This is the final instalment in a four-part series that highlights what you can avoid, and what to implement so that you can build solid foundations to expand, and work toward extracting the full benefits of the cloud. Last week, we turned the spotlight on Finance, Governance, and Controls. Our fourth chapter is all about Skills and Delivery Structures, which are the most crucial elements in helping you make considerable progress on your journey to cloud maturity.
There is little point in moving to an entirely new platform and set of services, whilst expecting your people and teams, and how you structure them, to achieve success by having the same skills and working in the same way they did for on-premises services.
If you want to be scalable, fast-moving, innovative, secure, and customer and product-oriented but continue to deliver with siloed teams, in a waterfall, traditional big-bang manner, then you have already killed your business case. The same is true for the operating model, and approach to software delivery.
Organisations that get it right take a close look at their TechOps teams, and how they are organised. Intelligent organisations also focus on their teams’ current skills, and how development and operational teams interact, if at all.
The last piece of the jigsaw, and the most important, is skills and training. It is madness to merely send someone on a two-day AWS or Microsoft course, and then expect them to be fully-fledged cloud engineers. All you will have achieved is add a ton of risk to your organisation because your engineers will know enough to be dangerous, in that they can now log into the console, spin up services, and break things. But they will not have the experience or knowledge to fix them or build them properly in the first place.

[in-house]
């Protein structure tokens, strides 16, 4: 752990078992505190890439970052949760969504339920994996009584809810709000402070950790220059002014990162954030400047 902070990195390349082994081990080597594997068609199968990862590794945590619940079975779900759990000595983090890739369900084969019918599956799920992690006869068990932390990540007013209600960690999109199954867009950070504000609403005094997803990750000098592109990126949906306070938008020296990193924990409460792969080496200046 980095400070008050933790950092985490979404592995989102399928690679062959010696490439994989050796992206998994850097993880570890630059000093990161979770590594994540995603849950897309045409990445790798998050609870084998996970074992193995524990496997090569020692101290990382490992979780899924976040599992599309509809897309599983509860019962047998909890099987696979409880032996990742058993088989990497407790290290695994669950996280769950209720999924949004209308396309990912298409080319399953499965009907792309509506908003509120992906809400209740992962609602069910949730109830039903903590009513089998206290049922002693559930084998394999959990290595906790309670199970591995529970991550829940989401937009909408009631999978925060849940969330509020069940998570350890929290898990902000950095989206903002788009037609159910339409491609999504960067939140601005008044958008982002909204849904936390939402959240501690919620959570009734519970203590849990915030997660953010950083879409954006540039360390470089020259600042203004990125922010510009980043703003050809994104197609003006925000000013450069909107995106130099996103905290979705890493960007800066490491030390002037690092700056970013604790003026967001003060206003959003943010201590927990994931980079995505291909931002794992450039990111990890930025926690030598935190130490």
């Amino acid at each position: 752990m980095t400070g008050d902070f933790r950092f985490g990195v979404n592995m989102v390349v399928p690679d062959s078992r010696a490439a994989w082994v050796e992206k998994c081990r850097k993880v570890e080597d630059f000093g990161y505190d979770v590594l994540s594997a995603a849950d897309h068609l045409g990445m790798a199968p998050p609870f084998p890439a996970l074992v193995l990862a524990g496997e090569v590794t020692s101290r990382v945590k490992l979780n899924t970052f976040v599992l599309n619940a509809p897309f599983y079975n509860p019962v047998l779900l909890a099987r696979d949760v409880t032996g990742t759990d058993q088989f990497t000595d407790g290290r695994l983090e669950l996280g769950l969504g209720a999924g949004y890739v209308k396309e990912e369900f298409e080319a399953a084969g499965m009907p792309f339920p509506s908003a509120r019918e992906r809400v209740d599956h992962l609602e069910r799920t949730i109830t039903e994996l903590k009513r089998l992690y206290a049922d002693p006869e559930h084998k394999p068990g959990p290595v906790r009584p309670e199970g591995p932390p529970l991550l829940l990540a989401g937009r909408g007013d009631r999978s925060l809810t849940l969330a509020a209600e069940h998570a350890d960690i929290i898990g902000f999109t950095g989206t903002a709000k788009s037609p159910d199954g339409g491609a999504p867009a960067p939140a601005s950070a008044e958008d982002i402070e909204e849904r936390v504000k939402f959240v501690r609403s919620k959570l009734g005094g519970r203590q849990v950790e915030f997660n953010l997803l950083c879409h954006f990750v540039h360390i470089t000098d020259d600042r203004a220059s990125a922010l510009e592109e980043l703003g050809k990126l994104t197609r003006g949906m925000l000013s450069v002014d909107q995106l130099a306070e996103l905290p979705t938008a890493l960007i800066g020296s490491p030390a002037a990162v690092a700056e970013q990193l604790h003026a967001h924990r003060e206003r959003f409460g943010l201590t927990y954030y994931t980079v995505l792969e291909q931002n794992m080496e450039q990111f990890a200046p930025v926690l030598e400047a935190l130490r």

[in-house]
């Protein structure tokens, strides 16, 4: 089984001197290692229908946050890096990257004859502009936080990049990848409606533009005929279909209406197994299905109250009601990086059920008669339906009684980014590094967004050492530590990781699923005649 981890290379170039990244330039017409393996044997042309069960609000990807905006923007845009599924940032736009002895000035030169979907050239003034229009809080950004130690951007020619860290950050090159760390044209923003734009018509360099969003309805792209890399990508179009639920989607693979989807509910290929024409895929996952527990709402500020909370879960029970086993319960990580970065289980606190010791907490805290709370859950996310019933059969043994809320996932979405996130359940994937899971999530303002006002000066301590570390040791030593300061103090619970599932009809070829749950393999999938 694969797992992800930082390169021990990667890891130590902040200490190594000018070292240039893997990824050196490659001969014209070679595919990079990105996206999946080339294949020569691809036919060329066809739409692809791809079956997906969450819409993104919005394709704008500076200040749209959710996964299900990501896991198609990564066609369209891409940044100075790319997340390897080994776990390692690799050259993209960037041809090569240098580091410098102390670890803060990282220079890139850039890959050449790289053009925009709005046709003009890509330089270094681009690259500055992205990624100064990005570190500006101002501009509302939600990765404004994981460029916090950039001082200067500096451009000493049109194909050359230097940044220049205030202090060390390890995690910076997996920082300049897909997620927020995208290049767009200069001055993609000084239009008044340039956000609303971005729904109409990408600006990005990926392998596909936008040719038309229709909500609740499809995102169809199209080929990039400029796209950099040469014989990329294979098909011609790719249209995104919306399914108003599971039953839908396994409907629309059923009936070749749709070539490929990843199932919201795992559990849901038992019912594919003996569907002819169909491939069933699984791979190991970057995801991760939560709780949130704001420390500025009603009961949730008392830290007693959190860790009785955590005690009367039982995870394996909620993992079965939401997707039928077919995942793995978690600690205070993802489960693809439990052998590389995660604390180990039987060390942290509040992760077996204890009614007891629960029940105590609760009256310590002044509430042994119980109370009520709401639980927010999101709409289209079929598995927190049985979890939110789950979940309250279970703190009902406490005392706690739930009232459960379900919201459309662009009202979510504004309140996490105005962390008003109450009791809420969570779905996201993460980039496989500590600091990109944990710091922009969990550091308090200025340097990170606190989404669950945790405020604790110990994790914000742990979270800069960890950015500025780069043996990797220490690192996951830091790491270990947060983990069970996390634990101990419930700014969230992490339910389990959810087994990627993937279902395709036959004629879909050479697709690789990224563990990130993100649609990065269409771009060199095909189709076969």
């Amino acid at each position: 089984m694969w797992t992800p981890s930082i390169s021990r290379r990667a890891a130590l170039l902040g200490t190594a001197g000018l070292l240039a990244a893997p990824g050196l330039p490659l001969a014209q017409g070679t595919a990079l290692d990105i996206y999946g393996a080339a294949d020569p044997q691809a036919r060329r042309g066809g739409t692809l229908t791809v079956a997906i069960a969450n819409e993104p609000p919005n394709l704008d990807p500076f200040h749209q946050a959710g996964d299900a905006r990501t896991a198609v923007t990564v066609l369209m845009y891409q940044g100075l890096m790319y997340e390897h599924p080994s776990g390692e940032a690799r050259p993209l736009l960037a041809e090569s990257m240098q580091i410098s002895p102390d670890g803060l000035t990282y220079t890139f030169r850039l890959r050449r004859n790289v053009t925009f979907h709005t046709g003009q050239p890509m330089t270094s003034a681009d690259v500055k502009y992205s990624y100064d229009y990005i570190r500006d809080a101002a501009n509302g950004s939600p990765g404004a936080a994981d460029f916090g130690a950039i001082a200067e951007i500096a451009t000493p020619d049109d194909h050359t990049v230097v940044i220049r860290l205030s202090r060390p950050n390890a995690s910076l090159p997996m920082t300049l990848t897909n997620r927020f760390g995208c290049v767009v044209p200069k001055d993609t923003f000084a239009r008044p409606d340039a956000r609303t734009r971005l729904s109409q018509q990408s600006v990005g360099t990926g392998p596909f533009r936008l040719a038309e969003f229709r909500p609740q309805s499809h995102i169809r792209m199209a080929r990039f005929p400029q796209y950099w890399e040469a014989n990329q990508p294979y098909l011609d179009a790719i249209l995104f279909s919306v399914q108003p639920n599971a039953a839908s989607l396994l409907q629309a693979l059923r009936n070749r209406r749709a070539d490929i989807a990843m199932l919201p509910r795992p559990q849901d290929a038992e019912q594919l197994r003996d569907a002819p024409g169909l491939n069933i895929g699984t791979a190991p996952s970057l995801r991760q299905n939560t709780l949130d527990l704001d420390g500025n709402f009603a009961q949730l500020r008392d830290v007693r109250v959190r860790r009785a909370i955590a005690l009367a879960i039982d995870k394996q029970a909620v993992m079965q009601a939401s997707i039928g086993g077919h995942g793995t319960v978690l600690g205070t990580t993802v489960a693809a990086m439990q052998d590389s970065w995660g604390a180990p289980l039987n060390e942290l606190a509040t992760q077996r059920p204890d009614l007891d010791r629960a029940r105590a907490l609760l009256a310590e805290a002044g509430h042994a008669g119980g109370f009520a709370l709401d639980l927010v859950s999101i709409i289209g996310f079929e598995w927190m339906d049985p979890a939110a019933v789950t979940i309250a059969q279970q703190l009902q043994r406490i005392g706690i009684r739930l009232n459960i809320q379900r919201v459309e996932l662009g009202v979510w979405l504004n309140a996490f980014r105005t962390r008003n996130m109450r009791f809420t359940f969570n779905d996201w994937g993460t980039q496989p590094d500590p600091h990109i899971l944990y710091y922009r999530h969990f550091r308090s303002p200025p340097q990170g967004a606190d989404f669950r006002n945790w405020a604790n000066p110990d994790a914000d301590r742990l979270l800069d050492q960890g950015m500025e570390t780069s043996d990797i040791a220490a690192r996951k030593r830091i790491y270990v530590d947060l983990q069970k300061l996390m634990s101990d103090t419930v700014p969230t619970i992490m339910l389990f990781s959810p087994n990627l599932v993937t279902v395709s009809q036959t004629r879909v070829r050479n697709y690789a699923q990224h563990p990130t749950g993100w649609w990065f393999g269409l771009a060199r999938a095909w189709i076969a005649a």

Organisations that get it right actively invest in culture change. It is not only about tech. If it were, it would be easy. Cloud is simply the technology element of a broader transformation that is happening across all sectors, government included. Those who are enlightened recognise this and embrace the need to move their organisations along the journey in tandem with implementing modern technology. A big part of this is skills; and recognising that they cannot recruit their way out of the problem. Public sector organisations are simply not able to offer candidates the same pay rate as the private sector. So, if you manage to attract the right candidates, you will struggle to keep them. The answer is to combine recruitment with the enablement of your existing employees. Whilst this takes investment, and help from third parties, if you get this right, it is a game changer because you will have created a genuine, enduring, and modern technology-delivery capability.
To ensure that you are getting it right, it is worth asking yourself the following:
- How effective is your operating model?
- Do you have the right mix of skills? And if not, are you moving in the right direction?
- Are you investing in cultural and organisational transformation, as well as modern technology?
Having read all four instalments in this series, you may be thinking that it is all a bit too big and difficult to tackle.
Whilst there are no silver bullets, there are some fundamental actions that you can take that will move the needle, and those actions do not need to cost the earth:
- Have a long hard look at how you are architecting for the cloud, and make sure it is going to get you to where you want to be so that you can realise all the benefits. If it won’t, then do something about it, and possibly, rethink your rationale for moving to the cloud
- Take very seriously security on the cloud, and don’t accept that the traditional approach will keep your organisation safe
- Ensure that your governance, approach to risk, and cost management is fit for purpose
- Focus on people, people, people. This is critical so do not short-change this area. If you invest here, the ROI will be huge
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